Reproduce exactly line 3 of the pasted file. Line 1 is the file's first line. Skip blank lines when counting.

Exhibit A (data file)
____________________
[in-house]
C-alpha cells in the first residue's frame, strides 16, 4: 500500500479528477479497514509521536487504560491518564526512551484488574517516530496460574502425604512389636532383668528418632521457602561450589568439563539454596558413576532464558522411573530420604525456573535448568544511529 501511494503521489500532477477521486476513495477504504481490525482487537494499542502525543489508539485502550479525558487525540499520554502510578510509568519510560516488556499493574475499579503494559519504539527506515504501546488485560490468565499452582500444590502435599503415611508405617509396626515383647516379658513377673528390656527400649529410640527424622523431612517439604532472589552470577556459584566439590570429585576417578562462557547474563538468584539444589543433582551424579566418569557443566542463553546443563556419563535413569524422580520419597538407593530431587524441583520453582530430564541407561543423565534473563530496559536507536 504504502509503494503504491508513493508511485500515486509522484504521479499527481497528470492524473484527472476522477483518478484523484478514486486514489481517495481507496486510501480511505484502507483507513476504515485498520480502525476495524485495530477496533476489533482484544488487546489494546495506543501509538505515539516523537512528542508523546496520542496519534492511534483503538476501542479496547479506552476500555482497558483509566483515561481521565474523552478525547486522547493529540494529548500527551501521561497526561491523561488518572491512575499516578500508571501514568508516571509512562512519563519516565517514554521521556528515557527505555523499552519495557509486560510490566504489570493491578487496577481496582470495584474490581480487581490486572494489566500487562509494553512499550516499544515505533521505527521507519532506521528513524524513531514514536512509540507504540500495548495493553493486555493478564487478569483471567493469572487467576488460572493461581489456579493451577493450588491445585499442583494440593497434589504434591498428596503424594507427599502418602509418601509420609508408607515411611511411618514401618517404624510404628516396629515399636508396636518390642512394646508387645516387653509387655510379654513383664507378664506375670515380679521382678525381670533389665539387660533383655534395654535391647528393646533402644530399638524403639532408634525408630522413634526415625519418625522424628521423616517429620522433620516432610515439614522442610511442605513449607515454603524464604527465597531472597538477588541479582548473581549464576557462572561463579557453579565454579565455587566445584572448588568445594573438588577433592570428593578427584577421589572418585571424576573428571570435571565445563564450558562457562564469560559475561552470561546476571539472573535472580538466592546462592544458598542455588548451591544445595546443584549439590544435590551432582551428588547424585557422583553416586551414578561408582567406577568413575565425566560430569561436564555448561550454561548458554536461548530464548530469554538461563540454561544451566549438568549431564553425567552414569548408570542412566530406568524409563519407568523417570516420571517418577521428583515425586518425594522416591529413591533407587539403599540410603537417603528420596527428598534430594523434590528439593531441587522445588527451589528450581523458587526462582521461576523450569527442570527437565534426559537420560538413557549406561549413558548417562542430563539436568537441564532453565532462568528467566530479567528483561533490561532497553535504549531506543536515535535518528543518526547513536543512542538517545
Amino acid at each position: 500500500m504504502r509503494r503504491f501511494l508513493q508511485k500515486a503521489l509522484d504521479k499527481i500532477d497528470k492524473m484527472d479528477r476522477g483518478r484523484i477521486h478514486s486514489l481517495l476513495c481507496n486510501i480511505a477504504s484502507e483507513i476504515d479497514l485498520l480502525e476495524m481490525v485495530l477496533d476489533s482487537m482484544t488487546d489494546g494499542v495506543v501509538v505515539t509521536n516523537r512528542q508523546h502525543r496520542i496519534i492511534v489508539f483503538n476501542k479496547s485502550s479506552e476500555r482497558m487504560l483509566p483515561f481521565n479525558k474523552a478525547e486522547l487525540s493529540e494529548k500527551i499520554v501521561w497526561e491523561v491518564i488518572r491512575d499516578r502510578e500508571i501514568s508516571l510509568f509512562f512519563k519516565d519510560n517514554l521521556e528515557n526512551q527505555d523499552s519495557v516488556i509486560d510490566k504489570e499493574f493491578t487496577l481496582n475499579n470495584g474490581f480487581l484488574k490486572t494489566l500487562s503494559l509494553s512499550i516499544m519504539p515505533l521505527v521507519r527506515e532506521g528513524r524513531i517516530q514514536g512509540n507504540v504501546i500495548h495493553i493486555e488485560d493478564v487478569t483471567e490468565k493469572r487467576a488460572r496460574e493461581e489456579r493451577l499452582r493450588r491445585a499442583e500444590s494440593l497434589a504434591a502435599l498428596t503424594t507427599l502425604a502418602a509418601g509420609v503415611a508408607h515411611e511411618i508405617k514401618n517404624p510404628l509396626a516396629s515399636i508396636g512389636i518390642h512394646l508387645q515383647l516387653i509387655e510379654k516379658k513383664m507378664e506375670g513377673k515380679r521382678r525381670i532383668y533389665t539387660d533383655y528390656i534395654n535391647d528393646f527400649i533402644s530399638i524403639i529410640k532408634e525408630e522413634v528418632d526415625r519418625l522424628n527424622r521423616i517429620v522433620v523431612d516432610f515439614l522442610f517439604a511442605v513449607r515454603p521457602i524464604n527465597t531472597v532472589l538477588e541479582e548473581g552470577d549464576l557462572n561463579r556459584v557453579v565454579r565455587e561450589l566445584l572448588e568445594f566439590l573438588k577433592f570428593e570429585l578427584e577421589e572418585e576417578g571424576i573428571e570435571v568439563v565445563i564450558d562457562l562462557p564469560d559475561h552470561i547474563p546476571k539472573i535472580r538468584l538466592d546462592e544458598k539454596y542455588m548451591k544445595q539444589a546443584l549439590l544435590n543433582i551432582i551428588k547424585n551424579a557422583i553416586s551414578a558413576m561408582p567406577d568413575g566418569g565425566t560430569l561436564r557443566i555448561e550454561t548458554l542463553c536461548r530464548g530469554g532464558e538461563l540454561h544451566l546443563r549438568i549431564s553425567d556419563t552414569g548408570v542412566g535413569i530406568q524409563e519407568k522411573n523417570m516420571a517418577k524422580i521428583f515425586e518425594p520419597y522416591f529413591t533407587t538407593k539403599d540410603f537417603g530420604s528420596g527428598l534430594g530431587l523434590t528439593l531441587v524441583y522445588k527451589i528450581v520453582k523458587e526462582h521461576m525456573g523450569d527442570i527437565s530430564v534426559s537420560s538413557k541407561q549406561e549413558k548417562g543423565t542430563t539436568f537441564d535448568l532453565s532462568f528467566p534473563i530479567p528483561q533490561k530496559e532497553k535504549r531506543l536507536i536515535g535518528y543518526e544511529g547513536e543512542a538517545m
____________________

Amino acid at each position: 500500500m504504502r509503494r503504491f501511494l508513493q508511485k500515486a503521489l509522484d504521479k499527481i500532477d497528470k492524473m484527472d479528477r476522477g483518478r484523484i477521486h478514486s486514489l481517495l476513495c481507496n486510501i480511505a477504504s484502507e483507513i476504515d479497514l485498520l480502525e476495524m481490525v485495530l477496533d476489533s482487537m482484544t488487546d489494546g494499542v495506543v501509538v505515539t509521536n516523537r512528542q508523546h502525543r496520542i496519534i492511534v489508539f483503538n476501542k479496547s485502550s479506552e476500555r482497558m487504560l483509566p483515561f481521565n479525558k474523552a478525547e486522547l487525540s493529540e494529548k500527551i499520554v501521561w497526561e491523561v491518564i488518572r491512575d499516578r502510578e500508571i501514568s508516571l510509568f509512562f512519563k519516565d519510560n517514554l521521556e528515557n526512551q527505555d523499552s519495557v516488556i509486560d510490566k504489570e499493574f493491578t487496577l481496582n475499579n470495584g474490581f480487581l484488574k490486572t494489566l500487562s503494559l509494553s512499550i516499544m519504539p515505533l521505527v521507519r527506515e532506521g528513524r524513531i517516530q514514536g512509540n507504540v504501546i500495548h495493553i493486555e488485560d493478564v487478569t483471567e490468565k493469572r487467576a488460572r496460574e493461581e489456579r493451577l499452582r493450588r491445585a499442583e500444590s494440593l497434589a504434591a502435599l498428596t503424594t507427599l502425604a502418602a509418601g509420609v503415611a508408607h515411611e511411618i508405617k514401618n517404624p510404628l509396626a516396629s515399636i508396636g512389636i518390642h512394646l508387645q515383647l516387653i509387655e510379654k516379658k513383664m507378664e506375670g513377673k515380679r521382678r525381670i532383668y533389665t539387660d533383655y528390656i534395654n535391647d528393646f527400649i533402644s530399638i524403639i529410640k532408634e525408630e522413634v528418632d526415625r519418625l522424628n527424622r521423616i517429620v522433620v523431612d516432610f515439614l522442610f517439604a511442605v513449607r515454603p521457602i524464604n527465597t531472597v532472589l538477588e541479582e548473581g552470577d549464576l557462572n561463579r556459584v557453579v565454579r565455587e561450589l566445584l572448588e568445594f566439590l573438588k577433592f570428593e570429585l578427584e577421589e572418585e576417578g571424576i573428571e570435571v568439563v565445563i564450558d562457562l562462557p564469560d559475561h552470561i547474563p546476571k539472573i535472580r538468584l538466592d546462592e544458598k539454596y542455588m548451591k544445595q539444589a546443584l549439590l544435590n543433582i551432582i551428588k547424585n551424579a557422583i553416586s551414578a558413576m561408582p567406577d568413575g566418569g565425566t560430569l561436564r557443566i555448561e550454561t548458554l542463553c536461548r530464548g530469554g532464558e538461563l540454561h544451566l546443563r549438568i549431564s553425567d556419563t552414569g548408570v542412566g535413569i530406568q524409563e519407568k522411573n523417570m516420571a517418577k524422580i521428583f515425586e518425594p520419597y522416591f529413591t533407587t538407593k539403599d540410603f537417603g530420604s528420596g527428598l534430594g530431587l523434590t528439593l531441587v524441583y522445588k527451589i528450581v520453582k523458587e526462582h521461576m525456573g523450569d527442570i527437565s530430564v534426559s537420560s538413557k541407561q549406561e549413558k548417562g543423565t542430563t539436568f537441564d535448568l532453565s532462568f528467566p534473563i530479567p528483561q533490561k530496559e532497553k535504549r531506543l536507536i536515535g535518528y543518526e544511529g547513536e543512542a538517545m